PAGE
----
Image Credit: Sabrena Khadija
7 minute read

Hi, my name is Stella, a designer working on the Slack platform administration experience. My job is to take care of a special group of users, our Slack administrators.

While many think of Slack as a “people product,” we’re also a robust enterprise product. According to Okta’s 2022 Business at Work report, the average number of apps used at an organization is around 89. That’s a lot of apps. Installing apps in Slack saves users time by allowing them not to toggle among various windows and logins. But as an organization, the admins need to ensure sensitive information doesn’t get leaked. They need to review the app requests to approve or restrict the installations.

My goal is to enable admins to perform their important yet complex tasks with the best experience possible. That’s where content design comes in to bolster my work as a designer. They help me turn technical concepts into simple and intuitive experiences for admins.

Here are three principles for success they’ve taught me.

1. Use terms to construct mental models 

Whenever we introduce a new feature to help make Slack users’ lives easier, we also need to provide a way for administrators to manage them. The terminology we use to describe a feature often describes how it’s related to others.

Take the term “connected accounts.” This makes a lot of sense for an end user to connect accounts. For example, they can connect their Miro account to their Slack account for a seamless experience from one app to the other.

When designing a management page for admins, however, “connected accounts” means something different. Brainstorming with content designers on the right term for the feature brings this information architecture issue front and center.

Designs depicting the difficulty of coming up with a term for a row in the connected accounts table for admin management. It can be called “providers,” “services,” “external services,” etc.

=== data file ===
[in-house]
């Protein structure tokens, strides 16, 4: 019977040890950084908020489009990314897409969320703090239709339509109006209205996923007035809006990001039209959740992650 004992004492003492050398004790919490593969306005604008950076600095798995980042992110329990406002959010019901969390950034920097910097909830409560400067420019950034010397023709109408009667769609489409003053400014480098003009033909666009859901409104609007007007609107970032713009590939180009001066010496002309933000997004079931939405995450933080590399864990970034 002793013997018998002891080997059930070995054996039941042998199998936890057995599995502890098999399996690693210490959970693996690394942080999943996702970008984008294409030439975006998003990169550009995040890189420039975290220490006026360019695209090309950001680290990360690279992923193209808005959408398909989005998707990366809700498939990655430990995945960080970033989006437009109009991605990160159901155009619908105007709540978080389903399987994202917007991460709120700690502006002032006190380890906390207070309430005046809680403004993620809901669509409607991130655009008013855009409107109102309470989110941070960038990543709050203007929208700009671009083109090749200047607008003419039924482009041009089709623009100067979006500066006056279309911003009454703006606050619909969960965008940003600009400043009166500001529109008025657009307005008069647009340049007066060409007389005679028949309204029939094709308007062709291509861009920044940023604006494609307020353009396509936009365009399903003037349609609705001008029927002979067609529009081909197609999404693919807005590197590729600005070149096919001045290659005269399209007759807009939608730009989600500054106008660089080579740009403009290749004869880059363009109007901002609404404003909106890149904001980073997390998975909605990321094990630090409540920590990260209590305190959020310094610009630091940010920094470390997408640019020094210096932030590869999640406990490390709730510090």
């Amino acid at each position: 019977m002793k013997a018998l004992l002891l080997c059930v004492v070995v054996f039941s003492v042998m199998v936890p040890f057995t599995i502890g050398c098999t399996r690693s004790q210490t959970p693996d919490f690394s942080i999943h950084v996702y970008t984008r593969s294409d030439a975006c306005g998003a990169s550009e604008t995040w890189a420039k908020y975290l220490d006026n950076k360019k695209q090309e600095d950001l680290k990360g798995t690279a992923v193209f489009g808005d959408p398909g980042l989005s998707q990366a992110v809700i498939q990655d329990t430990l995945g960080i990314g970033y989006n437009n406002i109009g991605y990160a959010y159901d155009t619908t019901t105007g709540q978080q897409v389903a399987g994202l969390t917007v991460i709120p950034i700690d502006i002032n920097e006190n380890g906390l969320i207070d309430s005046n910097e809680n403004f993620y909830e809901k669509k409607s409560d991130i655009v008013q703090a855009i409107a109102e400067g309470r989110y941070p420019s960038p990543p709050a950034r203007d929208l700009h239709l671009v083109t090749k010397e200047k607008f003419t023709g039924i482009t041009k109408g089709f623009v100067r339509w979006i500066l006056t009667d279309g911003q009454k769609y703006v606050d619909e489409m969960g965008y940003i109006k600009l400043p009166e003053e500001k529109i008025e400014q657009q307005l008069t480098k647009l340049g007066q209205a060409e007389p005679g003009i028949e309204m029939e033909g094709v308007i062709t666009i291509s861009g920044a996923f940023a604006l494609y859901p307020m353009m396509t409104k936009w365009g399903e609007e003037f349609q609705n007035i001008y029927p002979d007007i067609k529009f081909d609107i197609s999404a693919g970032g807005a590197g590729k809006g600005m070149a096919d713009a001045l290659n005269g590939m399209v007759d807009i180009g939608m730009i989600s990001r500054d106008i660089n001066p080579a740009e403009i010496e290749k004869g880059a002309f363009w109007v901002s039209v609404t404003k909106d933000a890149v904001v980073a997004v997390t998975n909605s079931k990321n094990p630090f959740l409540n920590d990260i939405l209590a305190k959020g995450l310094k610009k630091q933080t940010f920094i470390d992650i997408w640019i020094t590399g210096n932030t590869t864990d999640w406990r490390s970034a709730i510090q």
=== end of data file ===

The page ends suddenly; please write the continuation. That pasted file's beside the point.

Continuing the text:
To an admin, this feature is just another capability of the apps they’re already managing. Instead of presenting “connected accounts” as a separate concept from apps, we should present it as another part of an app, which is an easier and more scalable mental model.

By determining how we should use words to communicate the relationship of the features, we adjusted the designs significantly to cater to a mental model that will be simpler and more intuitive for our audience.

Instead of coming up a new term, we eventually chose not to create a new page for “connected accounts.” Instead we made that feature a column in the “apps” page in the designs.

2. Don’t try to show everything at once

Each enterprise-level Slack organization and its workspaces manage apps a bit differently. While some companies let users request and install any apps they want without any approval process, others are stricter, only allowing apps to be installed on the entire organization or nowhere. There is a wide range of needs.

My team’s goal is to build a system that can provide flexibility without sacrificing security in exchange. We want to provide admins with enough information to equip them to make good decisions, yet not overwhelm them. This is a tremendous challenge when redesigning settings for admins to communicate what options they can have when it comes to app management.

Here’s an example of that. It was so complex that I figured adding more content to explain each feature would be helpful. Unfortunately, the additional explanation made it look more overwhelming!

This image shows the “before” design for app management settings. Adding more description text makes the setting choices look overwhelming.